Dorothy Glover is obviously a big fan of Dr. Tommy Rivers, whom I recently described in a column on wildflowers as a budding expert. “Today’s column is so enjoyable,” she writes, “since the man you speak of had such a prominent place in my life.

“Tommy Rivers was one of the three obstetricians I had when my daughter was born — Rivers, Wilson and Sosnowski. Because I was in my mid-thirties with my first pregnancy, Tommy called me ‘Grandma.’ Bless his little heart!”

And speaking of plants, there’s an interesting difference of opinion based on recent letters to the editor as to what tree or shrub would be most suitable for the esplanade section of the U.S. Highway 17 (“Crosstown”) Septima Clark Project. What has been planted so far are everclear elms, awarded the thumbs up by Mary Louise Schabel, who views them as appropriately smog, heat and drought resistant and whose branches would not interfere with traffic.

Mayo Read of Charleston Trees and the Charleston Horticultural Society thinks the elms are JPU (just plain ugly). “Despite being termed ‘trees’ by the DOT, the everclear elms are not what most people think of as trees. I realize the median is not wide enough for live oaks, but the space could easily accommodate beautiful native trees, like crape myrtles or palmettos. ... Please join me in writing to DOT and ask them to remove the vegetation there now and plant real trees.”

I hate to disagree with such a fine lady as Mrs. Schabel because her point about the elms being heat and drought tolerant in such a hostile environment is certainly well taken and probably the most practical. But the elms, just like the locusts or whatever they are that are planted on Meeting Street in the vicinity of Charleston Place, are not going to be very attractive (in my opinion, anyway).

Mayo’s crape myrtle idea is a good one. Look what they’ve already done for streetscaping in downtown Charleston — it’s remarkable! Nothing wrong with palmettos either or perhaps even Italian cypress or sculpted wax myrtle, although the repetition of those trees would be notably devoid of color.

I think a riot of spring and/or summer color would be ideal, whether it be from crape myrtle, dwarf magnolia, espalier wisteria, redbud, crabapple or what have you. Any small-to-medium-size tree (or managed vine) with beautiful floral attributes would do — any except the Bradford pear, that is, which does very well in strip mall parking lots and should stay there.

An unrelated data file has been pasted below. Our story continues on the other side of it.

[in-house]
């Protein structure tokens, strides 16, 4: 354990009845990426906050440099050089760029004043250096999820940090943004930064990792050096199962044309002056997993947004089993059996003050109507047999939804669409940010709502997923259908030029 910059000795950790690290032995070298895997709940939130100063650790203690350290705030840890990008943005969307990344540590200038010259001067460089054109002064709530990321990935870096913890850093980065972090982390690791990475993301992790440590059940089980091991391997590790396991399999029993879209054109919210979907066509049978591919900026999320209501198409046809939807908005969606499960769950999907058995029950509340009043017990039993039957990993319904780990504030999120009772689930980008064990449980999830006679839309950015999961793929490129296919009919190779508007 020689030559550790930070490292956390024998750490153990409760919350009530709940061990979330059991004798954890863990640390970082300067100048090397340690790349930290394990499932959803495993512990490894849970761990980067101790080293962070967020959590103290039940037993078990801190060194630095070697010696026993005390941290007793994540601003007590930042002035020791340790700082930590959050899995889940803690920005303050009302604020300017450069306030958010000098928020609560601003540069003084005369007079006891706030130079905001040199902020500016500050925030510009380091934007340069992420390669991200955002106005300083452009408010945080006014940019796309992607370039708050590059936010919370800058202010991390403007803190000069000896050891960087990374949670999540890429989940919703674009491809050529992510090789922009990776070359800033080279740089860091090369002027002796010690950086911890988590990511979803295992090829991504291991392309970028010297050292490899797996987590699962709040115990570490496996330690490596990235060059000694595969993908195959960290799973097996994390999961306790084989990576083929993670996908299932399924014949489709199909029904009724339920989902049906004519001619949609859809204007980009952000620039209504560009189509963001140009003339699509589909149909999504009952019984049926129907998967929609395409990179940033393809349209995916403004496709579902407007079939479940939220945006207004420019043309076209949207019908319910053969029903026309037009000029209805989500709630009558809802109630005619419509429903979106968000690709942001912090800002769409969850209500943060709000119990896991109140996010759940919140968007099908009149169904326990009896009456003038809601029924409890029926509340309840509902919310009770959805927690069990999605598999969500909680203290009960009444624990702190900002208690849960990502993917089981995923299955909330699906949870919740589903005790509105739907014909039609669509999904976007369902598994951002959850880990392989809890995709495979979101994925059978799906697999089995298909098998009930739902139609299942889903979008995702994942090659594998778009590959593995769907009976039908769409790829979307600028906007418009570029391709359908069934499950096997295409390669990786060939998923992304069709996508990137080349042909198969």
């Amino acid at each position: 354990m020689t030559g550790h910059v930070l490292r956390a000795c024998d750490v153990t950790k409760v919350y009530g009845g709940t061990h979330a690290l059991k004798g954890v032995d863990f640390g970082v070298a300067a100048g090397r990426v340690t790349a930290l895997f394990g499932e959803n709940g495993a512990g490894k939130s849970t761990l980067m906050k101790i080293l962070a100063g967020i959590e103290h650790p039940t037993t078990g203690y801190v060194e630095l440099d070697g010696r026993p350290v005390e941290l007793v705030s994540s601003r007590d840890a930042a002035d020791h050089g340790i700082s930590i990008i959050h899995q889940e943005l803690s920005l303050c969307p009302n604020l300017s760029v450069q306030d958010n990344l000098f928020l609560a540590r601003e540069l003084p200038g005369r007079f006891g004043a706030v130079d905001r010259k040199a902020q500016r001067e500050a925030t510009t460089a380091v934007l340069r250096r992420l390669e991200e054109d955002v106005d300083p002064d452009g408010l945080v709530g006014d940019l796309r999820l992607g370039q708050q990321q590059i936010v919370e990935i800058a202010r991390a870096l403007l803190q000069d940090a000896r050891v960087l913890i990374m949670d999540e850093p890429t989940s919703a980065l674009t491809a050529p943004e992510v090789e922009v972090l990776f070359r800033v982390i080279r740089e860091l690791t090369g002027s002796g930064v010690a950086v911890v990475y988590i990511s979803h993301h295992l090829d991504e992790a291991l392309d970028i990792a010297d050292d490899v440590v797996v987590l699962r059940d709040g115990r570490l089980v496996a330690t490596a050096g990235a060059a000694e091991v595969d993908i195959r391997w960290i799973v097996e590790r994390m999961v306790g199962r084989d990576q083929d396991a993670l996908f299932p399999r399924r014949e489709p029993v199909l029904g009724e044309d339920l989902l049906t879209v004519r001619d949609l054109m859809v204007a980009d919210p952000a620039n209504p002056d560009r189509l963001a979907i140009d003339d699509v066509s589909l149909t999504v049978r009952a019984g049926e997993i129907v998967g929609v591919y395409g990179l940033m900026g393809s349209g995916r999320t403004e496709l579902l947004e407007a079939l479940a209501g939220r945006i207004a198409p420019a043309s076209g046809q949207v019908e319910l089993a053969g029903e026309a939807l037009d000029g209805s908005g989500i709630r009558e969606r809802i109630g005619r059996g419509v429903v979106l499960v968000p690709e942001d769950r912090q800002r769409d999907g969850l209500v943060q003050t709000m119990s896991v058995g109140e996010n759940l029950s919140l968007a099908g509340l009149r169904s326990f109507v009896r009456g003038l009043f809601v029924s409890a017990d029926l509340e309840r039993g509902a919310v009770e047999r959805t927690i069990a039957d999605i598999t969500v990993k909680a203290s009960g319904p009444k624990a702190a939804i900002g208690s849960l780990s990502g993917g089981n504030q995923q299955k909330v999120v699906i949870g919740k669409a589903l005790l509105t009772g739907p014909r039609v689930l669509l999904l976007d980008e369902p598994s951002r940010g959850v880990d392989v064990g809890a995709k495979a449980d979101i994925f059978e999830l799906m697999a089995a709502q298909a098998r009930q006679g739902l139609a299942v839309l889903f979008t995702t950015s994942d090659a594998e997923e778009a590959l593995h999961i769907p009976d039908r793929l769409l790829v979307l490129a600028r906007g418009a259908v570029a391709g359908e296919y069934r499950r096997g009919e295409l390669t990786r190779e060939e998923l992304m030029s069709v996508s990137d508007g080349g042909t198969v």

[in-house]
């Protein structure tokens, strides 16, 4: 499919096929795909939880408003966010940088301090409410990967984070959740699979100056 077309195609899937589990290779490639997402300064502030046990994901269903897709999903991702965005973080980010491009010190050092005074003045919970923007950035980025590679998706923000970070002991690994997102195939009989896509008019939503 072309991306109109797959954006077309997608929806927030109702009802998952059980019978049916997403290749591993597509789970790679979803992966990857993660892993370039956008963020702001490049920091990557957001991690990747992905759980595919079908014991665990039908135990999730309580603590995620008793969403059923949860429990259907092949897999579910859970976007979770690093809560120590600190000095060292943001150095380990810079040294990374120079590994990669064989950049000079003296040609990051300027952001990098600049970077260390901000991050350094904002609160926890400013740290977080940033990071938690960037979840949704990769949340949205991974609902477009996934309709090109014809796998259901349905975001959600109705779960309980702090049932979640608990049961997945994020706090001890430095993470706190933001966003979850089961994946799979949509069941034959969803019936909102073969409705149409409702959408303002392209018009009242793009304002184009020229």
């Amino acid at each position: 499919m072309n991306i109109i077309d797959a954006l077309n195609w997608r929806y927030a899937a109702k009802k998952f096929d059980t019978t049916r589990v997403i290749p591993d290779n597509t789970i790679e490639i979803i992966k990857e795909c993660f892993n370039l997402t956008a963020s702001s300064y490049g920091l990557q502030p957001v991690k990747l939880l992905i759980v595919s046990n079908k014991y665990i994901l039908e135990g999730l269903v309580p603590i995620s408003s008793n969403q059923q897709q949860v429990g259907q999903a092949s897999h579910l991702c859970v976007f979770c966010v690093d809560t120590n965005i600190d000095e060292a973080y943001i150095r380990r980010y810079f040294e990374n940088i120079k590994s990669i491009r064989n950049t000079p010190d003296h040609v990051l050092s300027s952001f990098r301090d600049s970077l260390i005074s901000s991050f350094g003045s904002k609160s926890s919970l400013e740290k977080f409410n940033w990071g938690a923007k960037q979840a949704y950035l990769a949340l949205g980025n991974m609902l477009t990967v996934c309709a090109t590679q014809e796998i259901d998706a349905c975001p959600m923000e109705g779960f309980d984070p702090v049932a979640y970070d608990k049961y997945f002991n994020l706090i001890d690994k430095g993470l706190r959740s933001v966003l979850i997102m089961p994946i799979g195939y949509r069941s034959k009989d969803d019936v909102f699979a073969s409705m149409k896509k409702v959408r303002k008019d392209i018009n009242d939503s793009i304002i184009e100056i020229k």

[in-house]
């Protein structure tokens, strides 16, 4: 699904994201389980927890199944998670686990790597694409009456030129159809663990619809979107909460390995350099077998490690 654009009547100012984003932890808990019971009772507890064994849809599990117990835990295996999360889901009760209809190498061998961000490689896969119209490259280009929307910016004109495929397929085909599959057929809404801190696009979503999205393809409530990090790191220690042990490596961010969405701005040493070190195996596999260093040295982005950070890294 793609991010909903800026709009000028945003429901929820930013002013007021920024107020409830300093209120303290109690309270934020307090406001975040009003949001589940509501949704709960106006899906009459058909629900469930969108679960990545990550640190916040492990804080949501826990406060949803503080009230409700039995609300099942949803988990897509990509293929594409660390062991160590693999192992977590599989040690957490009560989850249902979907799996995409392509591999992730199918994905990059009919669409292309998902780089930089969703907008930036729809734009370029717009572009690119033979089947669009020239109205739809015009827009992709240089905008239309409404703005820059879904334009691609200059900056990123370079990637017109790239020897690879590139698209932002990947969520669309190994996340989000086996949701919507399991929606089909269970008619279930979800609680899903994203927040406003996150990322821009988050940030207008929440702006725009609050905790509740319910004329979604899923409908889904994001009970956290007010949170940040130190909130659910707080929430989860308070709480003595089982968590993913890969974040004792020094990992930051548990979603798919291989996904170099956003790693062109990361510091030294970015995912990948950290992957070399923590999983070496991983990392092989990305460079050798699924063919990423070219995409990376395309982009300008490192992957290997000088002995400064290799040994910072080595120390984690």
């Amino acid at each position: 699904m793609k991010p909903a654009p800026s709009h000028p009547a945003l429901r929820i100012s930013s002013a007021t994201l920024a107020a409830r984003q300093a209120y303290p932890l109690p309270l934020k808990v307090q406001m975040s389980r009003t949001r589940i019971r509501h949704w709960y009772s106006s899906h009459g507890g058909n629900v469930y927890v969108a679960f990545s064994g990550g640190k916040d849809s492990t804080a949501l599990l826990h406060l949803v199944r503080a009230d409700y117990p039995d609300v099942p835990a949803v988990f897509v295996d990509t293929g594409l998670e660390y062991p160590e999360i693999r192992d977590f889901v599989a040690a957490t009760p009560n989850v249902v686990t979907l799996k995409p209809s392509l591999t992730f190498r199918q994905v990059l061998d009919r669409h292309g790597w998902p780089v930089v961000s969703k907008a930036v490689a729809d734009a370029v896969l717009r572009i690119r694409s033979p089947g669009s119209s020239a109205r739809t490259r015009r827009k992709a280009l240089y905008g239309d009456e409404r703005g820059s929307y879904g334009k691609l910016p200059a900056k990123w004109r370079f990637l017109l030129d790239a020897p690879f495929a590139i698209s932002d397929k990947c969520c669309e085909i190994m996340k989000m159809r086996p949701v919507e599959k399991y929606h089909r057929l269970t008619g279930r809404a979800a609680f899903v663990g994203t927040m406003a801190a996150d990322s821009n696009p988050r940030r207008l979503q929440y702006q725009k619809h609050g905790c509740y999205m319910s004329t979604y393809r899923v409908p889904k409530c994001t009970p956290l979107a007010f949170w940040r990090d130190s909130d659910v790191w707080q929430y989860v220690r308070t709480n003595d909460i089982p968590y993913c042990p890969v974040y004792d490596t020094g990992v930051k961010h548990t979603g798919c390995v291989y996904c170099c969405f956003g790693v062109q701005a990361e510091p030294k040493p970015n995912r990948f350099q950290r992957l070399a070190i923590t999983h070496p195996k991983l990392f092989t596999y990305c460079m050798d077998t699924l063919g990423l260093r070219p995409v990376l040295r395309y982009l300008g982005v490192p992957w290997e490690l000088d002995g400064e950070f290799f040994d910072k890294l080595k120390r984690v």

The subject of George Gershwin at Folly keeps popping up. Walter Duane recalls his salad days working in a downtown grocery store. Whereas he never saw Gershwin, DuBose Heyward used to pop in from time to time. This was back in the day when Mr. Duane wore white suits during the summer and his hair was dark.

“Gershwin was one of the great composers of his day but there were many others — Irving Berlin, Cole Porter and, of course, Savannah’s own Johnny Mercer.

“Gershwin was supposed to be a great charmer of the fairer sex who always wanted to share the piano bench with him. He would tell the ladies that he had composed a certain song and was now playing it just for her. And of course the ladies might realize that sort of remark not to be true but still enjoyed hearing it anyway.”

Which segues back to the mystery woman mentioned in last week’s column who, according to legend, was specifically on the receiving end of Gershwin’s attention — more so than the other ladies. Mind you, now, the lady was married and there was no impropriety, but it might be understood if she coyly neither acknowledged nor refuted such talk.

Anyhow, people have been coming up to me and asking who the lady was. Well, all I know is what I’ve heard (albeit from reliable sources), and to divulge a name under such circumstances might be construed as — well, let’s face it — gossip. The family might not approve. The lady herself was supposedly pleased with the association, so there’s no reason to think she wouldn’t approve, although admittedly she’s not here to weigh in.

What I propose then is a riddle, sufficiently enigmatic to puzzle those without a clue but transparent enough to alert related parties, who would then advise me as to the appropriateness of this charade. If appropriate, I’ll consider releasing the lady’s identity at a later date. If not, I won’t. You be the judge. Fair enough? But again, this was never considered a scandal, so I hope what I’m doing here isn’t gauche.

In the much ado about nothing department:

From the Spanish Royal Court To the medical college’s

Historic library It cannot be understated

That, to Sol, she was related. Now tell me, those of you in a position to figure this out, of whom are we speaking?

Edward M. Gilbreth is a Charleston physician. Reach him at